Part 3 of Learning how to build a game in C++

Build system

A game written in C++ will involve many source files and libraries. Keeping track of which files to include and which libraries to link is a task that is better suited to some kind of automated build tool. The game should also be cross platform, which rules out using just Visual Studio to manage the source.

The C++ de facto standard for cross platform build tooling seems to be Kitware’s CMake. It’s not a build system directly - it configures the build system of your choice (makefile, XCode, Visual Studio etc) - but this flexibility makes it ideal for cross platform development. Combining this with the fact that most library projects that I might want to integrate with also use it, and I’ve used this on previous C++ projects and have a basic familiarity with it, makes choosing this simple.

Source control


Other aspects of the build system

CMake is brilliant at what it does - configuring the build system - but there are a few things it doesn’t do. It doesn’t have a comprehensive ‘clean’ function that will remove the build output. It doesn’t actually run the build either, or perform operations like tagging source control for releases.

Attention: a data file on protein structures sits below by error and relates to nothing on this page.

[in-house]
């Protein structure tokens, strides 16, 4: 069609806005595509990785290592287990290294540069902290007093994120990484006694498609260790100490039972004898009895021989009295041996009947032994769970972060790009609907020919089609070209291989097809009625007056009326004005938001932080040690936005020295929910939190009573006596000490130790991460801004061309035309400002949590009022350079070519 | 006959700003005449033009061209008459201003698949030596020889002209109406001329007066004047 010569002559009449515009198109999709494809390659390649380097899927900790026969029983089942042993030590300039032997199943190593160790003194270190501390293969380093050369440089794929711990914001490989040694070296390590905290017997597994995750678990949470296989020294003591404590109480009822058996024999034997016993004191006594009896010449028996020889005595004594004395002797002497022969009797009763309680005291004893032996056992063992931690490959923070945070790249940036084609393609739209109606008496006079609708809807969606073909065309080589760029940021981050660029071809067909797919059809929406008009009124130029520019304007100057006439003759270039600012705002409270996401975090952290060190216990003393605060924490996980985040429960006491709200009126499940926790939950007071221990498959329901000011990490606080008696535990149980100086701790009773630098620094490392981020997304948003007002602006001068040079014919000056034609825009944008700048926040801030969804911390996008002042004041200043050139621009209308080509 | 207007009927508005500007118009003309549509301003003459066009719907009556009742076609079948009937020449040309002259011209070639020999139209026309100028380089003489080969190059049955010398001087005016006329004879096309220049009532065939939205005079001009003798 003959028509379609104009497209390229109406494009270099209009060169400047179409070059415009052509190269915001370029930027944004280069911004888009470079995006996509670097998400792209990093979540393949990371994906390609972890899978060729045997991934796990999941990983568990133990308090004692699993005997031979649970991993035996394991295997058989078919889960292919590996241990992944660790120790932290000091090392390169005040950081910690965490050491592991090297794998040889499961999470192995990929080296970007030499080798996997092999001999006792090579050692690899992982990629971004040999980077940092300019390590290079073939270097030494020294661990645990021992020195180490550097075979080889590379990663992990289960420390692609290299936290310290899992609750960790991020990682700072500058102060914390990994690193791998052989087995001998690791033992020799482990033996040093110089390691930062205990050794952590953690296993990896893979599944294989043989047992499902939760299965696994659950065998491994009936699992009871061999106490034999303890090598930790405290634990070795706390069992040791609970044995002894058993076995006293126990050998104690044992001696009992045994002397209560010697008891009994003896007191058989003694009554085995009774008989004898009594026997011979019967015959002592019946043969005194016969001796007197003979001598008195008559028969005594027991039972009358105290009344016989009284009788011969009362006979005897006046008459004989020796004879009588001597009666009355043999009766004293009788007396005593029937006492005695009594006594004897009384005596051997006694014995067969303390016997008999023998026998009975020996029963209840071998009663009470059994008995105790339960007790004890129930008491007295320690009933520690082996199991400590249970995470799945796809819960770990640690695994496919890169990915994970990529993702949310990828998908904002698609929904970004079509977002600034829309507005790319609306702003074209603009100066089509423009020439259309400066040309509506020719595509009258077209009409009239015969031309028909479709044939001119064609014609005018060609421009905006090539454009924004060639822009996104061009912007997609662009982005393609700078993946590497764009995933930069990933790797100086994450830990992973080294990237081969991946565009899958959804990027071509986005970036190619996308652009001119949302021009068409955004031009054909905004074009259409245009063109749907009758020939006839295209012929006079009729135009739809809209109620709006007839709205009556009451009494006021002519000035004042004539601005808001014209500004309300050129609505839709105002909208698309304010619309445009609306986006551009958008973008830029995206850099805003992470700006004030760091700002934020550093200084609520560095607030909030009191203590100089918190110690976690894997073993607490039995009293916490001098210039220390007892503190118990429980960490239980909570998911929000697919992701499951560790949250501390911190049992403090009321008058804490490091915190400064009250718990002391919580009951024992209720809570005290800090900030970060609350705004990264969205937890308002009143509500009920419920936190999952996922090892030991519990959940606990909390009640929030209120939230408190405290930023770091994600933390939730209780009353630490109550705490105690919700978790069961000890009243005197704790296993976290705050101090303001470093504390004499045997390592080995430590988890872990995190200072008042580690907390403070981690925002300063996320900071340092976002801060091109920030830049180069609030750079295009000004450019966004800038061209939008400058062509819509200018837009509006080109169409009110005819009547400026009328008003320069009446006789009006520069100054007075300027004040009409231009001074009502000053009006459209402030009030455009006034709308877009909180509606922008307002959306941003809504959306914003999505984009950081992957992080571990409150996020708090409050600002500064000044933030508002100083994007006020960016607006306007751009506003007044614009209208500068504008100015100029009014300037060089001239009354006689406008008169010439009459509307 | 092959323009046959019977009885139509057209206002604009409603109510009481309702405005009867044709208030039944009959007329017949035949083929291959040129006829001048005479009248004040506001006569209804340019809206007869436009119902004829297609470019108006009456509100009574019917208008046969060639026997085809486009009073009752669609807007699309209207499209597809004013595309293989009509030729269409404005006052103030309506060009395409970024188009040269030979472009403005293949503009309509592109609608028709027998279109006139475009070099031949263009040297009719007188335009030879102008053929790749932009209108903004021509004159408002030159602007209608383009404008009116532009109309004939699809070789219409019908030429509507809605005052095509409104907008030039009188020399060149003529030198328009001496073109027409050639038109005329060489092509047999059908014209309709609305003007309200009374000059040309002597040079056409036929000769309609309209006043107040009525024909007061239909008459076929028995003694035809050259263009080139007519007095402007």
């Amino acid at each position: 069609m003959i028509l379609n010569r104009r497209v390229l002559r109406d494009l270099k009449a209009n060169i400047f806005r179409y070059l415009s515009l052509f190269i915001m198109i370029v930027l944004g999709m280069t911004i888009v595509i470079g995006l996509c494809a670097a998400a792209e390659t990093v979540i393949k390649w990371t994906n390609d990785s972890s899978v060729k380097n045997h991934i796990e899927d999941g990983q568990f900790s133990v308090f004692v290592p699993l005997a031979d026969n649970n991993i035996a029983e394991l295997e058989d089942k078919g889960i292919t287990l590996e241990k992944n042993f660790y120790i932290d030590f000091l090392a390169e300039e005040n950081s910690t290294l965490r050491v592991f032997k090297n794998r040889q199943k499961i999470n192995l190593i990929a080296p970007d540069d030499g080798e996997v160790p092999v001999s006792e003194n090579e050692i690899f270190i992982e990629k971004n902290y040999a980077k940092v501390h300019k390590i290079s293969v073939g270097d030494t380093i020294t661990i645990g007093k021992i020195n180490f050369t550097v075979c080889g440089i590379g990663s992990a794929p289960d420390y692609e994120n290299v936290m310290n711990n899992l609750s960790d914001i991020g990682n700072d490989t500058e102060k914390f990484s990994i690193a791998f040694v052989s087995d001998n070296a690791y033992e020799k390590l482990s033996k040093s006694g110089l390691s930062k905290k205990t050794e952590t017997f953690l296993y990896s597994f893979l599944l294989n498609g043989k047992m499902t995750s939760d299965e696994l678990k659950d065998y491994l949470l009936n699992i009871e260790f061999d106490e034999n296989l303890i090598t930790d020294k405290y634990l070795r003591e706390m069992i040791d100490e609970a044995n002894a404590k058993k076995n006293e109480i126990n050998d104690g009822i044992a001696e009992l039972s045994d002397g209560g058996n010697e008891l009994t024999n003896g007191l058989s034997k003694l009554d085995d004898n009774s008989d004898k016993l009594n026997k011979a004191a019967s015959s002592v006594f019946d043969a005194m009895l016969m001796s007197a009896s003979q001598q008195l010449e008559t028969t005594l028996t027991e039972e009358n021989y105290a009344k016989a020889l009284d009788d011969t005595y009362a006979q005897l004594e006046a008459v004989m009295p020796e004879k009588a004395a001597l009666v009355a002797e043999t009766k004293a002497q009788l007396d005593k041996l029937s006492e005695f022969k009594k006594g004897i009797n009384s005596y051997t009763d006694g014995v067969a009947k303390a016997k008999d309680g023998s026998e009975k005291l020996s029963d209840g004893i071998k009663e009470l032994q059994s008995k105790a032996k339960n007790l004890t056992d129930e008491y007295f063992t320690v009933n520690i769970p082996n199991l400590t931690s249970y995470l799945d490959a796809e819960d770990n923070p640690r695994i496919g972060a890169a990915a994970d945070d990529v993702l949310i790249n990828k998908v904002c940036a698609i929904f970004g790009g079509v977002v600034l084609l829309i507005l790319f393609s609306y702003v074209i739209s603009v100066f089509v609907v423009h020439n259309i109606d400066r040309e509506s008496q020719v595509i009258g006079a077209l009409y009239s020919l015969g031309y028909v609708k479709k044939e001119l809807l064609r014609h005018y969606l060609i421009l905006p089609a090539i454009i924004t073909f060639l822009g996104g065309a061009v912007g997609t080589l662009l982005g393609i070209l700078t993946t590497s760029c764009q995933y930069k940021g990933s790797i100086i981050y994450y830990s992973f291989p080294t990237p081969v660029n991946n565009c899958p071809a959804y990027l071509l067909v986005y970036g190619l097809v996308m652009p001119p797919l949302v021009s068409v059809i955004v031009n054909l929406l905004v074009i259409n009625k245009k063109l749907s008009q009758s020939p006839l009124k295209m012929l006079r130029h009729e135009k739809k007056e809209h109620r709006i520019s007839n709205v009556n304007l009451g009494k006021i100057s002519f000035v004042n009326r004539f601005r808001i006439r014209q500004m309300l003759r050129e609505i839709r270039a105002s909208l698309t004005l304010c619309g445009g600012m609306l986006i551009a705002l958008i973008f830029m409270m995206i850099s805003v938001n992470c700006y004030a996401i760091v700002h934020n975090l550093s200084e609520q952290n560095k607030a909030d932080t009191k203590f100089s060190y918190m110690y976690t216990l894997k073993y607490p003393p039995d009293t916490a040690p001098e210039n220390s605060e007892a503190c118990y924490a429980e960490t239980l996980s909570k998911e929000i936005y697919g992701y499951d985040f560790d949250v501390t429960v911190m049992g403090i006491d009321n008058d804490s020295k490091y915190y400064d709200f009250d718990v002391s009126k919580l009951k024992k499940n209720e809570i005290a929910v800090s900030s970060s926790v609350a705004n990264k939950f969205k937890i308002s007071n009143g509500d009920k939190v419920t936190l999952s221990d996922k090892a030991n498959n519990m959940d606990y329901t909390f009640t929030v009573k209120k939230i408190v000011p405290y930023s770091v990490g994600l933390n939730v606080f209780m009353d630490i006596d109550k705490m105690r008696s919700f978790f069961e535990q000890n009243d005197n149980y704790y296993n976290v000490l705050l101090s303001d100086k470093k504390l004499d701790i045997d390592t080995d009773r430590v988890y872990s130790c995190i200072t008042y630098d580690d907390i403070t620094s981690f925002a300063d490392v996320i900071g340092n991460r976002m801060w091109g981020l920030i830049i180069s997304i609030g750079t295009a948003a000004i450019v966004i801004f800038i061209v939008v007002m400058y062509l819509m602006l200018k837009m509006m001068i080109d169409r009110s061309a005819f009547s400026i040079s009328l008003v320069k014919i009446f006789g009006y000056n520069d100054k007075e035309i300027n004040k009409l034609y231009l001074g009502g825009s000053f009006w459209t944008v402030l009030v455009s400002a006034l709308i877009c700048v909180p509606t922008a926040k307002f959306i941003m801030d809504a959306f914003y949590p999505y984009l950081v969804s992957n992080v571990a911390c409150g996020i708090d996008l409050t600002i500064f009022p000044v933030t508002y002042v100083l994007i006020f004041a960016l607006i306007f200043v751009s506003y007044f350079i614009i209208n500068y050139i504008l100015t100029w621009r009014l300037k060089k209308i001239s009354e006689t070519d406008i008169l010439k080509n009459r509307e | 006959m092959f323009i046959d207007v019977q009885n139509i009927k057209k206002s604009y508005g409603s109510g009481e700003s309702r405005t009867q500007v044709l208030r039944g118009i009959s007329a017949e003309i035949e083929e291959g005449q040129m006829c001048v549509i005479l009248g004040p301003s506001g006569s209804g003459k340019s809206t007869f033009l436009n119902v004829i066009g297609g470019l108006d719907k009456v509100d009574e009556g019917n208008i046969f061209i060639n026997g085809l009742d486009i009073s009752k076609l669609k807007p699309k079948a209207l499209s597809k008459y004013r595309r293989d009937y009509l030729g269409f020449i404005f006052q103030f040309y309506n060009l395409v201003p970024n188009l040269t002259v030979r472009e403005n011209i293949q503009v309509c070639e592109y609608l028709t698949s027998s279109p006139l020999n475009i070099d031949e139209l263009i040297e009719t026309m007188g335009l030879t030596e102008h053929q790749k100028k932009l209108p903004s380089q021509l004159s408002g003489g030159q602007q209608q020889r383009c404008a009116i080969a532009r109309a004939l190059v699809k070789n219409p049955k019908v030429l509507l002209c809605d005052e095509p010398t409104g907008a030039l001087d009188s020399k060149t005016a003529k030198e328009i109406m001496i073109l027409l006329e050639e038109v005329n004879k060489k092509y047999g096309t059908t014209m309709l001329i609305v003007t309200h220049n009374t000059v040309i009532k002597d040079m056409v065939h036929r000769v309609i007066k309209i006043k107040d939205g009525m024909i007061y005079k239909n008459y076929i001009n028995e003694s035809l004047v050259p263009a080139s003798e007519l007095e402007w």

I’m used to maven and sbt for building projects, both of which have powerful plugin systems to achieve this. It is possible to add CMake scripts to perform this functionality by shelling out commands, but this feels like shoehorning a tool that is primarily designed for build configuration.

Instead I’m going to use Rake to invoke CMake and then execute make on the Makefile, as well as adding in other behaviours such as cleaning and releasing. I like how expressive Ruby is and prefer working with it over shell which was its main competitor here.

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